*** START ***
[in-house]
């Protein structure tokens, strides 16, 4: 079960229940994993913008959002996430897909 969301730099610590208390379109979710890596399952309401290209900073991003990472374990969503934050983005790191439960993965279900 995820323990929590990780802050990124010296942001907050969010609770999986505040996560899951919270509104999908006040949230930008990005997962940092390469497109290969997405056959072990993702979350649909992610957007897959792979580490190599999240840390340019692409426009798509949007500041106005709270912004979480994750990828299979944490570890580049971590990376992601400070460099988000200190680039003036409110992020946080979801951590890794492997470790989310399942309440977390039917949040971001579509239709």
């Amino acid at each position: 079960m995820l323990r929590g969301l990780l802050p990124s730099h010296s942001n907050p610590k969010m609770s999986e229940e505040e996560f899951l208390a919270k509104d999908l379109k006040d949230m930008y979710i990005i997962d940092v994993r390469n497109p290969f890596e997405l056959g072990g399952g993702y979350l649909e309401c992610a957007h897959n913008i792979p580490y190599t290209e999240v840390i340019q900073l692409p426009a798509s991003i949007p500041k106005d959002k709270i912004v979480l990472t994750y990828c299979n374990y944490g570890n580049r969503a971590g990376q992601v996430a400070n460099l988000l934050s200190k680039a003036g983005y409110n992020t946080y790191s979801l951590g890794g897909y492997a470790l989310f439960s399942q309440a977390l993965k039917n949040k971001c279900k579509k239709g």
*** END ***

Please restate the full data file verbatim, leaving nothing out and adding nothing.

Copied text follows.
[in-house]
């Protein structure tokens, strides 16, 4: 079960229940994993913008959002996430897909 969301730099610590208390379109979710890596399952309401290209900073991003990472374990969503934050983005790191439960993965279900 995820323990929590990780802050990124010296942001907050969010609770999986505040996560899951919270509104999908006040949230930008990005997962940092390469497109290969997405056959072990993702979350649909992610957007897959792979580490190599999240840390340019692409426009798509949007500041106005709270912004979480994750990828299979944490570890580049971590990376992601400070460099988000200190680039003036409110992020946080979801951590890794492997470790989310399942309440977390039917949040971001579509239709």
């Amino acid at each position: 079960m995820l323990r929590g969301l990780l802050p990124s730099h010296s942001n907050p610590k969010m609770s999986e229940e505040e996560f899951l208390a919270k509104d999908l379109k006040d949230m930008y979710i990005i997962d940092v994993r390469n497109p290969f890596e997405l056959g072990g399952g993702y979350l649909e309401c992610a957007h897959n913008i792979p580490y190599t290209e999240v840390i340019q900073l692409p426009a798509s991003i949007p500041k106005d959002k709270i912004v979480l990472t994750y990828c299979n374990y944490g570890n580049r969503a971590g990376q992601v996430a400070n460099l988000l934050s200190k680039a003036g983005y409110n992020t946080y790191s979801l951590g890794g897909y492997a470790l989310f439960s399942q309440a977390l993965k039917n949040k971001c279900k579509k239709g």